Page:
Collaborative learning within small groups can help enrich the learning experience in large online courses by allowing peers to interact with each other and build collaborative knowledge. In this episode of Technology Enhanced Learning, Dr. Ulrich Hoppe shares their work on using sequence analysis to determine how small groups function in large online classes. He describes the characteristics of well-functioning small groups as well as some of the typical problems of group work. He describes the types of events explored by their sequence analysis approach, various indicators of work imbalance, and strategies that teachers can use to address the imbalance. Dr. Hoppe ends with some advice for young researchers who are in the process of growing their careers.
Here is the link on our APSCE Youtube channel: https://youtu.be/ywpRfCuPmUY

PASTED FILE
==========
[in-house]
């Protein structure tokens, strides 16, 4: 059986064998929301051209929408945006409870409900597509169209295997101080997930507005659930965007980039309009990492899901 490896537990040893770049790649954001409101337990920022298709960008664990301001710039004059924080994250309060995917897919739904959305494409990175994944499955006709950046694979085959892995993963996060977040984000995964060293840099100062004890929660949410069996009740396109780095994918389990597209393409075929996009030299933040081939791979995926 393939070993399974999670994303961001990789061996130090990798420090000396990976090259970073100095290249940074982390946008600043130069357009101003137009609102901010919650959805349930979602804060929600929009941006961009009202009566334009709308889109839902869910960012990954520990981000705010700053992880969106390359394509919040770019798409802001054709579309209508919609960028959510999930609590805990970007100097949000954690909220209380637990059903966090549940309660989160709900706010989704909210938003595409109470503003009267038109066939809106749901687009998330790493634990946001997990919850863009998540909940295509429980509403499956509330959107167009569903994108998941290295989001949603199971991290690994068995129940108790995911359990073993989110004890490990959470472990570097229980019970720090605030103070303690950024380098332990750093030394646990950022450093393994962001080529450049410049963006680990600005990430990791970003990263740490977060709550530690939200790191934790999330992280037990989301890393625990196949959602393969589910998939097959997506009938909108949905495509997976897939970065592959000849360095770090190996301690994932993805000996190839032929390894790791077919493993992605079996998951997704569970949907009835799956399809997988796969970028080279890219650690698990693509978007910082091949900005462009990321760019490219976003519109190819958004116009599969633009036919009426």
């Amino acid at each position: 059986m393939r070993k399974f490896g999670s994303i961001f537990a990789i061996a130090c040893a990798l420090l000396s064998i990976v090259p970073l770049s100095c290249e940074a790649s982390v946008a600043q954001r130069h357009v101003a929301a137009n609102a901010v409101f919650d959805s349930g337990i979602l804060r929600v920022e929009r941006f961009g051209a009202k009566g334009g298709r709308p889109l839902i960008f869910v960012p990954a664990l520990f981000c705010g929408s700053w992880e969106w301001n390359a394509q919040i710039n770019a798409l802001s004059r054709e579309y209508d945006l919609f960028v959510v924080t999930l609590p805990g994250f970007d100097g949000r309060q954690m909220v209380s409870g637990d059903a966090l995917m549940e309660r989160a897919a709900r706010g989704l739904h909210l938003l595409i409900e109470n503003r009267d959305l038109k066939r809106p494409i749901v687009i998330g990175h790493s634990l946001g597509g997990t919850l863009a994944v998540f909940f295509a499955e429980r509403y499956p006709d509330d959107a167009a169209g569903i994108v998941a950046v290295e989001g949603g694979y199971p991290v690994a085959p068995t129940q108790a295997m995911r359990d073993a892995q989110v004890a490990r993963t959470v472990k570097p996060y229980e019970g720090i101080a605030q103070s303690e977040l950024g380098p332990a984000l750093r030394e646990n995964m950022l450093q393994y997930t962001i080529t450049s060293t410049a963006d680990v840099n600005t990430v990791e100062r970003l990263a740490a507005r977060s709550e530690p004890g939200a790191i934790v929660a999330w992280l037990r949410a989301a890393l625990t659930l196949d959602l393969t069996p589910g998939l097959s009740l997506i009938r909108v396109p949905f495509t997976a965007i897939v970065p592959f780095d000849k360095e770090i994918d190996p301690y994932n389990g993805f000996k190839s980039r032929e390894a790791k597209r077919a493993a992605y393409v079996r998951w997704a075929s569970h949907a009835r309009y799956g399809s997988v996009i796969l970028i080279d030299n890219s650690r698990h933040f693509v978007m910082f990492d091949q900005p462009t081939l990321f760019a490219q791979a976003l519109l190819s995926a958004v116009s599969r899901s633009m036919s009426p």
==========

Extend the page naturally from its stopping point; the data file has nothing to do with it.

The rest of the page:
Dr. Ulrich Hoppe is a full professor in the area of “Collaborative and Learning Support Systems” (Computer Science) at the University of Duisburg-Essen (UDE), Germany. He has recently completed his active service for UDE but remains a professor there. He is currently working part-time as a senior scientist in the RIAS Institute-Duisburg. His research is focused on computational techniques for learning and knowledge building. He is particularly interested in combining network analysis techniques with other data mining methods in the study and support of online (learning) communities. Dr. Hoppe is one of the Fellows of the Asia Pacific Society for Computers in Education.
Technology-Enhanced Learning is a joint production of the Ateneo Laboratory for the Learning Sciences and the Asia Pacific Society for Computers in Education.
Host: Dr. Maria Mercedes T. Rodrigo
Video Production Lead: Mr. Jonathan Casano, MS
Video Production Assistant: Dr. Jenilyn L. Agapito
02:54 Collaborative Learning: How do we know if a group is functioning well?
05:40 Typical problems in the context of groups and group work
08:40 Using sequence analysis to determine well-functioning groups
11:46 Strategies for correcting group imbalance
12:49 Advice for young researchers